Small Treasures at Elins Eagles-Smith Gallery, San Francisco
February 3 – 27, 2010
John McCormick, Bolinas Lagoon, 2007
The exhibition of “small treasures” at Elins Eagles-Smith Gallery gathers together some thirty-five works in smaller format by ten gallery artists. All of the artists in this show are well-known in the Bay Area and include Jennifer Bain, Jan Gauthier, John Goodman, Wade Hoefer, Frances McCormack, John McCormick, Timothy McDowell, Tom Monaghan, Jeanne Mullen, Kenjilo Nanao, Bob Nugent, and Gustavo Ramos Rivera. Hoefer, McCormack, Nanao and Rivera have only one piece on view, but these are noteworthy, particularly McCormack’s Stems III (2010) and Rivera’s Heartbreak (2009), a small bold abstract painting of simple red, blue, yellow and black shapes balanced against one another on a red background framed in black. The shapes themselves are reminiscent of the heart and its chambers, but more evocative than these is the energetic conversation that takes place between these balanced figures, a rhythm of pure color and abstract shapes. This looks like a throwback to Abstract Expressionism, but the freshness of the images and the direct application of the paint are refreshing and particularly appealing on a smaller scale.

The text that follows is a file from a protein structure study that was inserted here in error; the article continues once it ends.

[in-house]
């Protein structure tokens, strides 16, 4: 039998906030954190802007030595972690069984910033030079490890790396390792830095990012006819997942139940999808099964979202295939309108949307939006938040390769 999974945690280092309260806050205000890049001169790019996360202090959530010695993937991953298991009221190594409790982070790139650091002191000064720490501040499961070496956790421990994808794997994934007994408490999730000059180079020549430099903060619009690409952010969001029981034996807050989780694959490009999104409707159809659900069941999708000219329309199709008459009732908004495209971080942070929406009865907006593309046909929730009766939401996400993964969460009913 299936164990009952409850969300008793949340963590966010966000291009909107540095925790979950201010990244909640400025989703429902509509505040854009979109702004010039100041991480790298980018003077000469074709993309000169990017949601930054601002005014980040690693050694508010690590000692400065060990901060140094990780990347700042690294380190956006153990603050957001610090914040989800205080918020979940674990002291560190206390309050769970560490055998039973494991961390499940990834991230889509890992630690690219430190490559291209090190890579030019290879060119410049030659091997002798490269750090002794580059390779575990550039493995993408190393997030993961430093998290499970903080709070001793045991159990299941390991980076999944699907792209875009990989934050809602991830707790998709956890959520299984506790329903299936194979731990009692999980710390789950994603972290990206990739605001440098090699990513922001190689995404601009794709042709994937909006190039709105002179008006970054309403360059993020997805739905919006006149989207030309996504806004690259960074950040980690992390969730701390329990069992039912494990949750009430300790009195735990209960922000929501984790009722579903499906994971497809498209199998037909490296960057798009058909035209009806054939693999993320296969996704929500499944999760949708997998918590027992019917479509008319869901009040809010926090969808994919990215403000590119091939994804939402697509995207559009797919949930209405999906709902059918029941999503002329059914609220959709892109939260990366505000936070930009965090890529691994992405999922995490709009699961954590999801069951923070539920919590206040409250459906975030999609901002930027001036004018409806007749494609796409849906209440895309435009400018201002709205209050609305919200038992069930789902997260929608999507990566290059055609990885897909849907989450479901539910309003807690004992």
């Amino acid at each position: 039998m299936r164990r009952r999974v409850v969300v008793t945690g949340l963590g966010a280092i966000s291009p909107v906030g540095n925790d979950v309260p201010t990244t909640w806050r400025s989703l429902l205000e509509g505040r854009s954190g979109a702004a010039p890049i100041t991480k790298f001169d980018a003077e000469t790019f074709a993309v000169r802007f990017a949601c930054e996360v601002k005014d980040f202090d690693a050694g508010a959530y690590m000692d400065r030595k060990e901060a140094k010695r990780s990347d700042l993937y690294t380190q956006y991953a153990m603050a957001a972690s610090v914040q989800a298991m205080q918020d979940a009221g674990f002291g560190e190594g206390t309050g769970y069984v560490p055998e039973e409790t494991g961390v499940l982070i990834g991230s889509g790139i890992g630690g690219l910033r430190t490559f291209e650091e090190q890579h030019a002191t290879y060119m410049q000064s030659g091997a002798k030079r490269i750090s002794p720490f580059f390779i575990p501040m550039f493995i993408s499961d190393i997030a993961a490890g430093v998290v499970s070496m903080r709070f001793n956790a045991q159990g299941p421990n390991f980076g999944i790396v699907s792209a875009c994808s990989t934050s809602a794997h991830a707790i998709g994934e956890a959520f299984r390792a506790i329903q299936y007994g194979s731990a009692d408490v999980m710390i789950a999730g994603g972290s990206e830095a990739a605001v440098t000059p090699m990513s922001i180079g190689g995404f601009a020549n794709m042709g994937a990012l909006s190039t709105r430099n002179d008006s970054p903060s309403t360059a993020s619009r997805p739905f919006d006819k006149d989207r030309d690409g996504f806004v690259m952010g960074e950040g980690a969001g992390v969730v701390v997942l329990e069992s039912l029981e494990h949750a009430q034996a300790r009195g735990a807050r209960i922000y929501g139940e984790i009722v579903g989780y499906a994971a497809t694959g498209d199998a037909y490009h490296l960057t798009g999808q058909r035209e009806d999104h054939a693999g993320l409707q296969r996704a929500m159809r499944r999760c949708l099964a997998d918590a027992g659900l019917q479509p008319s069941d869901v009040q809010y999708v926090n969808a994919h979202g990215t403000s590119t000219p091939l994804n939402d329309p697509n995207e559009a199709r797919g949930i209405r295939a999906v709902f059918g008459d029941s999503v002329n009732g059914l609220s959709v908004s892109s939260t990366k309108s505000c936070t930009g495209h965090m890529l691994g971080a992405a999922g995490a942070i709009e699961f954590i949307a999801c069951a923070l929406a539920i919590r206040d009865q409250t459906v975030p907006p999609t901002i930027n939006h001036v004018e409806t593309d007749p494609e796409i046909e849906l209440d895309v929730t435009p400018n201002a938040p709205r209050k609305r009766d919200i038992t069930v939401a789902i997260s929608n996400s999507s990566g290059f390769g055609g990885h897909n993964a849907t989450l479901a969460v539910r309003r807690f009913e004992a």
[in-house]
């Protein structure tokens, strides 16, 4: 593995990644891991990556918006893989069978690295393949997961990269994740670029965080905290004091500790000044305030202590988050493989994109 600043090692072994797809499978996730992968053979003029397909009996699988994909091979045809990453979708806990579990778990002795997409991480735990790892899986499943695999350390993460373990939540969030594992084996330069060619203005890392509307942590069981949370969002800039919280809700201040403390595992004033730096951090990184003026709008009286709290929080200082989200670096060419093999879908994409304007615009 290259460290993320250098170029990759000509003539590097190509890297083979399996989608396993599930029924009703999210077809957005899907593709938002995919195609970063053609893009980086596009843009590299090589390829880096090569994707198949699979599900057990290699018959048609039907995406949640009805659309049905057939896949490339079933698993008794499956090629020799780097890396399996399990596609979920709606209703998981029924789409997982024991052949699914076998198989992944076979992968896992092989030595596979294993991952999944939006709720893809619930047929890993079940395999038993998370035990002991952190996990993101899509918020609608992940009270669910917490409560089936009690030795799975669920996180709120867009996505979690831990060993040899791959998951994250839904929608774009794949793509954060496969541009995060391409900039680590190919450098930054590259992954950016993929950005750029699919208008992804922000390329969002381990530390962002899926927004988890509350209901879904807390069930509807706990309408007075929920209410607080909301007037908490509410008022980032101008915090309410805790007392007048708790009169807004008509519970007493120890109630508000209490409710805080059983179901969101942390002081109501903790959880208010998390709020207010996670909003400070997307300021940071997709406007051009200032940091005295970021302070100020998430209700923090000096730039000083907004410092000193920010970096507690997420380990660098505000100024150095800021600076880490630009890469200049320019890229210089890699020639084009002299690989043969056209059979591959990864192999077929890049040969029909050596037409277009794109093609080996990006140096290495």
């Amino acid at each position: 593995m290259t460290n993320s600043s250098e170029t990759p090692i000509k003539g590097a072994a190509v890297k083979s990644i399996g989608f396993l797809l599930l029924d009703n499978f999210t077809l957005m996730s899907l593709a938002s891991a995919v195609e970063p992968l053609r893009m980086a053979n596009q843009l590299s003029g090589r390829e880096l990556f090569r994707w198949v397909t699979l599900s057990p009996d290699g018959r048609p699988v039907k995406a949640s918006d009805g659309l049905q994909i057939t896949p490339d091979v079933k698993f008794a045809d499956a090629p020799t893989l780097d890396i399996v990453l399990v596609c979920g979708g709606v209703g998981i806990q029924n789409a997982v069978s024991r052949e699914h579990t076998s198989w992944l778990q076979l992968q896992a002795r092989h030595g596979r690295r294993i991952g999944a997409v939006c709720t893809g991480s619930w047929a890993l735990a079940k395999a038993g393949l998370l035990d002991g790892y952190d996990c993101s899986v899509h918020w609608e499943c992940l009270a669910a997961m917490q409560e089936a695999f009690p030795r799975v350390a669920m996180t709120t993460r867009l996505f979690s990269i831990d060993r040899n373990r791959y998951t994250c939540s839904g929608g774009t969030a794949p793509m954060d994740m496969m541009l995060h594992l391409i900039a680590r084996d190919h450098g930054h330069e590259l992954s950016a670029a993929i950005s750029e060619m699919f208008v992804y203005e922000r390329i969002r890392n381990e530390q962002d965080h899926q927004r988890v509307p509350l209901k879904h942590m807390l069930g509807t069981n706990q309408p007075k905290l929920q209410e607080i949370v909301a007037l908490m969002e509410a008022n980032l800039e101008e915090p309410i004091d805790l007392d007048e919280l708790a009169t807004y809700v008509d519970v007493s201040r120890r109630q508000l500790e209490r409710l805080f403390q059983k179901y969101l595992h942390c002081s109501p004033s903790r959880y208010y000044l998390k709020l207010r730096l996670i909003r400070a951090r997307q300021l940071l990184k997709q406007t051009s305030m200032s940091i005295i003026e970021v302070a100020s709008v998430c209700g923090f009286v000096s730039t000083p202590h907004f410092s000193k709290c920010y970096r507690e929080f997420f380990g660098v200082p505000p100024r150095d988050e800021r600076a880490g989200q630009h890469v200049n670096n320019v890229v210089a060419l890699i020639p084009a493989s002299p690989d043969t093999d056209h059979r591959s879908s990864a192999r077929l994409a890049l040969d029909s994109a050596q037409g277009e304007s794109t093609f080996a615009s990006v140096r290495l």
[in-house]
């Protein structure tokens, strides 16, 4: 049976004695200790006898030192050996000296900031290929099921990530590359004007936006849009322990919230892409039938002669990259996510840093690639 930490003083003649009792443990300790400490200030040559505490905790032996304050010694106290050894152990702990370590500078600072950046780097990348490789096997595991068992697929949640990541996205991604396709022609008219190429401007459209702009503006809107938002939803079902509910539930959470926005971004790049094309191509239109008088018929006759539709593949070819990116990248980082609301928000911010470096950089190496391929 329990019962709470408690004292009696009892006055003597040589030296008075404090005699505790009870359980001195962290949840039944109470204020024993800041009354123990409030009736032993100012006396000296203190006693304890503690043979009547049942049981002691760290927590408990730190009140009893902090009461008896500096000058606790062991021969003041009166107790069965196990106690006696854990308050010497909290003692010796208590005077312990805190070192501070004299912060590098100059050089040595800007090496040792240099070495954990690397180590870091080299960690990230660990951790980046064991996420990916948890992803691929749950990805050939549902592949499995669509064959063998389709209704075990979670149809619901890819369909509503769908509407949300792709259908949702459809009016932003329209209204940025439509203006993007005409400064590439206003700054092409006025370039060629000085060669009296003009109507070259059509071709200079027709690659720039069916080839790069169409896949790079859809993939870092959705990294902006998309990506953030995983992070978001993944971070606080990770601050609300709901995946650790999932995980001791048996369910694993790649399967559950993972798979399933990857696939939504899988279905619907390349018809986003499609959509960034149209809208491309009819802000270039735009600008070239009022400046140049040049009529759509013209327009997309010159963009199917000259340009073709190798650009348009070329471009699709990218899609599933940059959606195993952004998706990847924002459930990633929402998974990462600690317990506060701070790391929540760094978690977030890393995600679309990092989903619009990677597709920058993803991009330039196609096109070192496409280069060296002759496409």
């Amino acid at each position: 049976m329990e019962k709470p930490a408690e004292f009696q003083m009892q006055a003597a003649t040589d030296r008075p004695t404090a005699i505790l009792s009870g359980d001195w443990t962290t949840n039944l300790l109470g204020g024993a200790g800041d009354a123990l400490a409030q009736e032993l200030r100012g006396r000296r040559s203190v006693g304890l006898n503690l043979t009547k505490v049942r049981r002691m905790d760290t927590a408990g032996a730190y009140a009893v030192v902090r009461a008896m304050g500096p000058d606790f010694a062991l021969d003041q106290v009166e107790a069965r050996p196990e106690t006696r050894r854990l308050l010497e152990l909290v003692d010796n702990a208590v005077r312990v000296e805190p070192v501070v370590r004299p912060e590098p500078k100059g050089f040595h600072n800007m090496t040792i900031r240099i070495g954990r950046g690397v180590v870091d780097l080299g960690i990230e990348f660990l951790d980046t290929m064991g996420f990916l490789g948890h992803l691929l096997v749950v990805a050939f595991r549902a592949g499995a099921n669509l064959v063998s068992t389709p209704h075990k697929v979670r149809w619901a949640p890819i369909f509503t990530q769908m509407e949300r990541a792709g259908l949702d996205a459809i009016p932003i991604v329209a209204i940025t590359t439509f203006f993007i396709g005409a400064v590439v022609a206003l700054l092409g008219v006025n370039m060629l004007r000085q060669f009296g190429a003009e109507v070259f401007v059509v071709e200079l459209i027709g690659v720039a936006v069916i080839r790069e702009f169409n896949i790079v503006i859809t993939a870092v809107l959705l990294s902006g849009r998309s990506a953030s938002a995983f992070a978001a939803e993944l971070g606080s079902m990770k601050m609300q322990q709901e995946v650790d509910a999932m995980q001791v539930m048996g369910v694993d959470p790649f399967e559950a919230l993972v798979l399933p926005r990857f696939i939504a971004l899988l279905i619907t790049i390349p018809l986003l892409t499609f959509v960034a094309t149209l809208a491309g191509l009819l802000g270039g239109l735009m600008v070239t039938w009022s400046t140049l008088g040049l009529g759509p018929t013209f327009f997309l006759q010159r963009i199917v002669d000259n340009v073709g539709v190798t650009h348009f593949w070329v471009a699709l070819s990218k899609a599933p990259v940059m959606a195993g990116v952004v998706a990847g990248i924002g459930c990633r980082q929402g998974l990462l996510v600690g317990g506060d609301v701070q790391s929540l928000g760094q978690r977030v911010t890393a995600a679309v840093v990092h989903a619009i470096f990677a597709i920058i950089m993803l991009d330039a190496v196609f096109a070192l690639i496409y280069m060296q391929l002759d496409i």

My favorite pieces in this exhibition, however, are two small and intimate landscapes by John McCormick, Bolinas Lagoon (2007) and Near Stinson Beach (2007), and four pastel drawings of the same high-walled, rural building in different light and bright colors by Jeanne Mullen, from her series Montalpruno (2004). For those of us who are local Bay Area residents, who know well and love the intricacies and small beauties of the landscape along the coast near Stinson Beach and the Bolinas Lagoon, McCormick’s paintings are in fact a delightful return and visit to these locales that make such a lasting impression on our memories and sensibilities. He succeeds unequivocally in capturing the “essence of place” in each of these engaging atmospheric paintings, with sepia light aglow on the waters and in the sky, the familiar trees in stately importance, the grasses and waters lighted by the high blue sky showing in the distance. These are, of course, squarely in the tradition of American, and in particular, California landscape painting, with intimate and familiar views of local landscapes, not necessarily famous and monumental, but regional and domestic, like Albert Bierstadt’s California Spring (1875) and his elegant and serene views of Yosemite, which do not glorify and idealize these natural beauties, but keep them accessible on an intimate human scale. McCormick’s technique and palette are also similar to some of Constable’s more atmospheric works, like his famous A Hayfield Near East Bergholt at Sunset (1812). Mullen’s brightly colored pastel drawings of neat, clean-lined rural farm buildings—barns, sheds, and silos—are alsovariations on a theme, but the changes in color and the different effects created by brilliant color combinations on the unusual architectural shapes actually produce an endless variety of interest in the patterns and pleasures of seeing. The four pastel drawings of the same rural structure from her Montalpruno series are beautifully rendered color experimentations, whereby the same building in each drawing experiences a mood change and altered state by the different colors applied to the planes, surfaces and lines of the structure. The possibilities are nearly endless, but Mullen does not wear out her theme or viewer interest by overstatement. She aptly controls the process by the simplicity of her objects and balance of pure color shapes. In this regard, another work in this show deserves attention: Jan Gauthier’s beautifully composed portrait of another rural barn, Barn 1 (2010), a gelatin print with oil based pigment that is a rich chocolate color.